The fifth mission shows Dr. Doom attacking the Baxter Building and you must protect it before he "destroys" it.  I put "destroys" in quotes because, though I've never tried this mission yet, I'm fairly certain the building isn't literally destroyed.  To save the building, keep shooting the ball into the Baxter Building before Doom can get any hits in.  Though I haven't tried this mission yet, it'd probably be my best one, as I have the tendency to keep hitting the Baxter Building several times each ball.  Once the first five missions are done, you can move onto the sixth and final mission.  In this mission, the Fantastic Four team up with the Silver Surfer to take down Galactus before he can destroy everything.  Granted, I'm sure the table doesn't actually become destroyed, but that would be interesting to see.

That's really all there is to it.  This is the first time I've ever written a review on a pinball table as opposed to an entire pinball game such as the Pinball Hall of Fame games, so I really had to rack my brain for things to write about.  Granted I'm not the greatest at pinball, but I did enjoy my time playing this table.  My main complaints are with the missions, specifically with the Human Torch's.  With his, as I stated earlier, you have to hit his skill ramp to raise his temperature up to one million degrees, but all the while you're trying that, his temperature lowers.  Once it hits zero, you're time is up. The other missions (well, those for the other Fantastic Four members) really aren't too bad.  The Thing's and Mr. Fantastic's were rather easy for some reason, and The Invisible Woman's was a little tricky (couldn't complete it), but overall, it was still a fun table.  If you're into the Fantastic Four and like pinball, download Pinball FX 2 and pick this table up.  I believe you can also do a trial for this table like some of the others.
The Fantastic Four table isn't that bad, though some of the missions drove me up a wall. Then again, I'm not a pinball wizard, so that could be part of the problem. If you're a fan of The Fantastic Four, or you're looking for a fun and somewhat challenging table to add to your Pinball FX 2 collection, you might want to give this one a try.

Rating: 9 Excellent

* The product in this article was sent to us by the developer/company for review.

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About Author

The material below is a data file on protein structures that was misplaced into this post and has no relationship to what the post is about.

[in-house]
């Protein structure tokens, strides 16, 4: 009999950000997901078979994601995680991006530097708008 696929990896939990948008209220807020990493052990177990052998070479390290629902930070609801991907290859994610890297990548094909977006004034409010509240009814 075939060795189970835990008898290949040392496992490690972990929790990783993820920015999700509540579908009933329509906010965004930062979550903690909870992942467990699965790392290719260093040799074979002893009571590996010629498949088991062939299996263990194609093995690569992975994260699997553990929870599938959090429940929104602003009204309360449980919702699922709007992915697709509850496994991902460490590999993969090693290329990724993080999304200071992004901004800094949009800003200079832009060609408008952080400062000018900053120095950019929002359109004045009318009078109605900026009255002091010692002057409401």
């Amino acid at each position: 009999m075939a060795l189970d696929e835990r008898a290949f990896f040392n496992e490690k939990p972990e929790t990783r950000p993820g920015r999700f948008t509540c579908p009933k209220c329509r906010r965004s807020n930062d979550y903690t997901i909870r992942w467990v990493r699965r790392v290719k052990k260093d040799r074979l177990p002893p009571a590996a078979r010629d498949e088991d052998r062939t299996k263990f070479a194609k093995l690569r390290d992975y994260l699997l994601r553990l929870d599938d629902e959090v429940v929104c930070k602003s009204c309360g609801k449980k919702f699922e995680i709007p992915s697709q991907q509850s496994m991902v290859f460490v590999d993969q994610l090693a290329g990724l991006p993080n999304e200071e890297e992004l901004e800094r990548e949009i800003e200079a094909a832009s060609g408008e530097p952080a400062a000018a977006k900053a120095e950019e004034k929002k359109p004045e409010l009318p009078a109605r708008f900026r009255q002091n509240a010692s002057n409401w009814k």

I began my lifelong love of gaming at an early age with my parent's Atari 2600.  Living in the small town that I did arcades were pretty much non-existent so I had to settle for the less than stellar ports on the Atari 2600, but for a young kid my age it was the perfect past time, giving me something to do before Boy Scout meetings, after school, whenever I had the time and my parents weren't watching anything on TV.  I recall seeing Super Mario Bros. played on the NES at that young age and it was something I really wanted.  Come Christmas of 1988 (if I recall) Santa brought the family an NES with Super Mario Bros./Duck Hunt and I've been hooked ever since.

Over 25 years from the first time I picked up an Atari joystick and I'm more hooked on gaming than I ever have been.  If you name a system, classics to moderns, there's a good chance I've not only played it, but own it.  My collection of systems spans multiple decades, from the Odyssey 2, Atari 2600, and Colecovision, to the NES, Sega Genesis, and Panasonic 3DO, to more modern systems such as the Xbox and Wii, and multiple systems in between as well as multiple handhelds.  As much as I consider myself a gamer I'm also a game collector.  I love collecting the older systems not only to collect but to play (I even own and still play a Virtual Boy from time to time).  I hope to bring those multiple decades of gaming experience to my time here at Gaming Nexus in some fashion.

In my spare time I like to write computer programs using VB.NET (currently learning C# as well) as well as create review videos and other gaming projects over on YouTube.  I know it does seem like I have a lot on my plate now with the addition of Gaming Nexus to my gaming portfolio, but that's one more challenge I'm willing to overcome.